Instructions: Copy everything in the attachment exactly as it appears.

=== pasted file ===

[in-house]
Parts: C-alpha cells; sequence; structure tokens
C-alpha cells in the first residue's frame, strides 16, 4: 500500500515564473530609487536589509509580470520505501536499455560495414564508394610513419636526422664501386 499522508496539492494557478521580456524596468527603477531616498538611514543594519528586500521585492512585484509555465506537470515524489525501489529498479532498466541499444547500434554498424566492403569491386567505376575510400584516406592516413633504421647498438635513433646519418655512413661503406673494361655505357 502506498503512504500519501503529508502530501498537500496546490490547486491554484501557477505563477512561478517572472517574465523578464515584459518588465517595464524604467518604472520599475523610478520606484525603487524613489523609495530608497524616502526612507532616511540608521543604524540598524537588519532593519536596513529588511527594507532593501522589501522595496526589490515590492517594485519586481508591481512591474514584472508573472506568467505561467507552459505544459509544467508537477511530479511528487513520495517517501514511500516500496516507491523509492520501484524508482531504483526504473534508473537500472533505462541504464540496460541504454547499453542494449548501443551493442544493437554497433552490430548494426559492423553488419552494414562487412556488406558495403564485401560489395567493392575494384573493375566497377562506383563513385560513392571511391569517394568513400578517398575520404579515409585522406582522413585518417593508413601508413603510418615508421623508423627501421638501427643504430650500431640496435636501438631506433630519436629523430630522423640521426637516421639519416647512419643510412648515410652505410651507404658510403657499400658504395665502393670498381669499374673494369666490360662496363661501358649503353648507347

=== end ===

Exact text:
[in-house]
Parts: C-alpha cells; sequence; structure tokens
C-alpha cells in the first residue's frame, strides 16, 4: 500500500515564473530609487536589509509580470520505501536499455560495414564508394610513419636526422664501386 499522508496539492494557478521580456524596468527603477531616498538611514543594519528586500521585492512585484509555465506537470515524489525501489529498479532498466541499444547500434554498424566492403569491386567505376575510400584516406592516413633504421647498438635513433646519418655512413661503406673494361655505357 502506498503512504500519501503529508502530501498537500496546490490547486491554484501557477505563477512561478517572472517574465523578464515584459518588465517595464524604467518604472520599475523610478520606484525603487524613489523609495530608497524616502526612507532616511540608521543604524540598524537588519532593519536596513529588511527594507532593501522589501522595496526589490515590492517594485519586481508591481512591474514584472508573472506568467505561467507552459505544459509544467508537477511530479511528487513520495517517501514511500516500496516507491523509492520501484524508482531504483526504473534508473537500472533505462541504464540496460541504454547499453542494449548501443551493442544493437554497433552490430548494426559492423553488419552494414562487412556488406558495403564485401560489395567493392575494384573493375566497377562506383563513385560513392571511391569517394568513400578517398575520404579515409585522406582522413585518417593508413601508413603510418615508421623508423627501421638501427643504430650500431640496435636501438631506433630519436629523430630522423640521426637516421639519416647512419643510412648515410652505410651507404658510403657499400658504395665502393670498381669499374673494369666490360662496363661501358649503353648507347